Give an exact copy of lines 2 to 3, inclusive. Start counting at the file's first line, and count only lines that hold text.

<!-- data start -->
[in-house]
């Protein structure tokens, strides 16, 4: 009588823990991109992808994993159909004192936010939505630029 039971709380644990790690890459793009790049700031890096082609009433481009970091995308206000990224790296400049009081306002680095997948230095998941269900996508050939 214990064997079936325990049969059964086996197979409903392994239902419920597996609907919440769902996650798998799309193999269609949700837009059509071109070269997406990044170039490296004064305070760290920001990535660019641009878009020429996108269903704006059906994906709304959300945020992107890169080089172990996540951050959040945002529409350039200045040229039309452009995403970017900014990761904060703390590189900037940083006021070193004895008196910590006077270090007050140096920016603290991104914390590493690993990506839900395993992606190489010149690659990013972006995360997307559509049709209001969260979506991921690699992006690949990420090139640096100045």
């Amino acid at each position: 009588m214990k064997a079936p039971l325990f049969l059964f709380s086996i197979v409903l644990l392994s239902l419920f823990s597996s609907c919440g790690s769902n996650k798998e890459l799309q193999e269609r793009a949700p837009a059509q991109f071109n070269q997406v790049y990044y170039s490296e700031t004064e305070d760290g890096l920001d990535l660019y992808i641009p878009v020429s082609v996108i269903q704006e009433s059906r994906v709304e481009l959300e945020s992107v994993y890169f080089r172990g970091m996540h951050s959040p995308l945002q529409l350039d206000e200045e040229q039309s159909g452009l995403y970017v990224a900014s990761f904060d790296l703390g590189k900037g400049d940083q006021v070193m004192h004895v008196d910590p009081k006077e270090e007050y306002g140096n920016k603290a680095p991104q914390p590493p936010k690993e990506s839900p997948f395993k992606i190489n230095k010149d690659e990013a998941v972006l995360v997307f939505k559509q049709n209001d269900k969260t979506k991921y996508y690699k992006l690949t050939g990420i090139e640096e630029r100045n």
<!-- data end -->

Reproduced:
């Protein structure tokens, strides 16, 4: 009588823990991109992808994993159909004192936010939505630029 039971709380644990790690890459793009790049700031890096082609009433481009970091995308206000990224790296400049009081306002680095997948230095998941269900996508050939 214990064997079936325990049969059964086996197979409903392994239902419920597996609907919440769902996650798998799309193999269609949700837009059509071109070269997406990044170039490296004064305070760290920001990535660019641009878009020429996108269903704006059906994906709304959300945020992107890169080089172990996540951050959040945002529409350039200045040229039309452009995403970017900014990761904060703390590189900037940083006021070193004895008196910590006077270090007050140096920016603290991104914390590493690993990506839900395993992606190489010149690659990013972006995360997307559509049709209001969260979506991921690699992006690949990420090139640096100045």
């Amino acid at each position: 009588m214990k064997a079936p039971l325990f049969l059964f709380s086996i197979v409903l644990l392994s239902l419920f823990s597996s609907c919440g790690s769902n996650k798998e890459l799309q193999e269609r793009a949700p837009a059509q991109f071109n070269q997406v790049y990044y170039s490296e700031t004064e305070d760290g890096l920001d990535l660019y992808i641009p878009v020429s082609v996108i269903q704006e009433s059906r994906v709304e481009l959300e945020s992107v994993y890169f080089r172990g970091m996540h951050s959040p995308l945002q529409l350039d206000e200045e040229q039309s159909g452009l995403y970017v990224a900014s990761f904060d790296l703390g590189k900037g400049d940083q006021v070193m004192h004895v008196d910590p009081k006077e270090e007050y306002g140096n920016k603290a680095p991104q914390p590493p936010k690993e990506s839900p997948f395993k992606i190489n230095k010149d690659e990013a998941v972006l995360v997307f939505k559509q049709n209001d269900k969260t979506k991921y996508y690699k992006l690949t050939g990420i090139e640096e630029r100045n």